That sounds really odd. Why does he think that you working 2 days is equivalent to him having 2 days of jolly time? I don't get it, I think you need to establish what his beef is.

At the moment I'm working FT and expecting DC2 early Feb. I've agreed with work that I will return on a phased basis probably next November 2 days a week, then the following end of January (when the next module of my training programme starts) I will go up to 4 days. DH has just dropped a half day a week, so ultimately I will be working 4 days and he will be working 4.5 days. On my day off and his half day off, we will have the DCs - this reduces our childcare costs and DH is keen to spend more time at home with DD and the new baby. As it happens, it makes very little difference to our net income for me to drop a day of work as the reduction in childcare costs and travel will more or less cancel out the money I lose (GPs have DD one day a week so we currently use childcare for 3.5 days, this will go down to 2.5 when I drop to 4 days of work).

Hope that makes sense. This is what seems to work for us. In terms of leisure time, DH likes cycling and running so he will often disappear off for an afternoon at weekends to do that - whereas I like going out drinking with friends in the evening so I do that. Perhaps your DH doesn't feel that he has an equal amount of leisure time?

Hassled Mon 22-Oct-12 18:47:17

So working bloody hard in a really demanding job and bringing some further income into the household (no idea what a cabbie earns but with 4 young DC I can't imagine you're rolling in money) is the same as - what, trainspotting? Watching the footie?

Short of leaving the bastard, your only option is to sort all childcare yourself and carry on with the PT option regardless.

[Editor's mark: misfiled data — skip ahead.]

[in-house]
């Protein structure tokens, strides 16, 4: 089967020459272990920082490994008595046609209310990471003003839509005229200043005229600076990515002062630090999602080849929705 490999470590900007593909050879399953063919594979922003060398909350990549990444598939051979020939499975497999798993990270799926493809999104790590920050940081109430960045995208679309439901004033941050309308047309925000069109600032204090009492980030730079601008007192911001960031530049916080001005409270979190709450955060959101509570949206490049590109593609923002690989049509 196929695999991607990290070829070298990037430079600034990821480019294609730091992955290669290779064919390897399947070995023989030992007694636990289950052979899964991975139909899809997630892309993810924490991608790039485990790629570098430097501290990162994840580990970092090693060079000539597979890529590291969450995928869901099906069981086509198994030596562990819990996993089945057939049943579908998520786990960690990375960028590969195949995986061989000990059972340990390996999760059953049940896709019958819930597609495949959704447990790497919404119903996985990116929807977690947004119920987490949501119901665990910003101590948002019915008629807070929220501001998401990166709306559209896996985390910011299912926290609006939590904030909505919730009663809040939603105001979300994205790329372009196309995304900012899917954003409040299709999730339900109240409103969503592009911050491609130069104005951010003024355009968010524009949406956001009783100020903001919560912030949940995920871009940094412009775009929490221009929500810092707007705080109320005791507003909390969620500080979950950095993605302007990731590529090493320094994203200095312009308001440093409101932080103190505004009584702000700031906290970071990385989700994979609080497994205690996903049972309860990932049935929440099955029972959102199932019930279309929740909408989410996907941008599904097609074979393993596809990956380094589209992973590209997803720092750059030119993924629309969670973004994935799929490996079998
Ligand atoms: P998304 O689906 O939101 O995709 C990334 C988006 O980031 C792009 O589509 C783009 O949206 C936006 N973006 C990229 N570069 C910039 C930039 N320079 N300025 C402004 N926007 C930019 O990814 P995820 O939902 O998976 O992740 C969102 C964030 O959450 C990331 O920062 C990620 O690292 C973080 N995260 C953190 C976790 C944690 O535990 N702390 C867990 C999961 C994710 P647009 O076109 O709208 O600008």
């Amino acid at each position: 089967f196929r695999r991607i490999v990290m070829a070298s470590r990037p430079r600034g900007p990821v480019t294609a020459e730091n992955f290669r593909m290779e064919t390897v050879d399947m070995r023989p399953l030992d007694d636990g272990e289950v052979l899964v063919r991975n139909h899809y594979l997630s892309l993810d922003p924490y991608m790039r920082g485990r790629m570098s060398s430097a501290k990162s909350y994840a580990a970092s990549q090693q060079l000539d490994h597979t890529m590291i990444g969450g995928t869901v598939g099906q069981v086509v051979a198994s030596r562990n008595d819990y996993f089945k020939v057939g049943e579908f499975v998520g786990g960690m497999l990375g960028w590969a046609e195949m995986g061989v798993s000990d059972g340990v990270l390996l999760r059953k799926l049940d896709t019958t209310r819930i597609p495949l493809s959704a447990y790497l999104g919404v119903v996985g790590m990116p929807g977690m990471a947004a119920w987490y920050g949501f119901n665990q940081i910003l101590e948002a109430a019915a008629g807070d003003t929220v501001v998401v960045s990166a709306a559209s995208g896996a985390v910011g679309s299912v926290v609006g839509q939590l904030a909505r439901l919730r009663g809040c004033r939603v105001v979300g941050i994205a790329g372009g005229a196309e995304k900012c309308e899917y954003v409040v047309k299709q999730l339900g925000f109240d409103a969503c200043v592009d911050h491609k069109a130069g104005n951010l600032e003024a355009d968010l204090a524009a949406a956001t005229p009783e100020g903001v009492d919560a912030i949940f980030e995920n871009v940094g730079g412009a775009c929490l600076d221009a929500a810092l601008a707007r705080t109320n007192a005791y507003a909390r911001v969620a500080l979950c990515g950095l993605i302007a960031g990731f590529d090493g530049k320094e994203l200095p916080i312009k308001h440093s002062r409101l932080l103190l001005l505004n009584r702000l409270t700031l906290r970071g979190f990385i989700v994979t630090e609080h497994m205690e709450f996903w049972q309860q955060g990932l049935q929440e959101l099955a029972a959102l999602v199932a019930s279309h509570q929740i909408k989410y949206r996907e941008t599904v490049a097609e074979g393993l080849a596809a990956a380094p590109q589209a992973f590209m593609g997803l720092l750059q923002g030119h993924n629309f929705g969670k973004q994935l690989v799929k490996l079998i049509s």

FutTheShuckUp Mon 22-Oct-12 18:50:15

YABU comparing yourself to a single parents

FutTheShuckUp Mon 22-Oct-12 18:50:31


girlsyearapart Mon 22-Oct-12 18:50:39

Yes I have pointed out to him that he is being a wanker. He doesn't agree funnily enough...

We get tax credits which we would lose if I went back to work and I would probably earn roughly the same or a bit more.

The next stage of his cabbie ing means he would upgrade to being able to pick up in central London and heathrow airport whereas he has a surburban London licence now

PropertyNightmare Mon 22-Oct-12 18:50:44

Your husband is a woman hating twat. I would second, third and fourth the call to leave the bastard. He needs to wake up and smell the coffee. This isn't 1920.

PropertyNightmare Mon 22-Oct-12 18:51:10

Oh, and Yanbu!

girlsyearapart Mon 22-Oct-12 18:53:06

hassled yes that is my plan though it will probably mean waiting until all four dcs are at school and doing a swap with another mum re pick up on certain days

poorchurchmouse Mon 22-Oct-12 18:56:02

OP, I wouldn't wait - I'm not going to shout "leave the bastard" yet, but this screams a situation where you need to have your own money.

WofflingOn Mon 22-Oct-12 18:59:30

You could try presenting a logical argument to him, with the figures and times laid out, but it does seem as if he's fallen into the fallacy of many and sees teaching as being an easy job, equivalent to fannying around doing nothing much.
How long were you a FT teacher and in a relationship with him?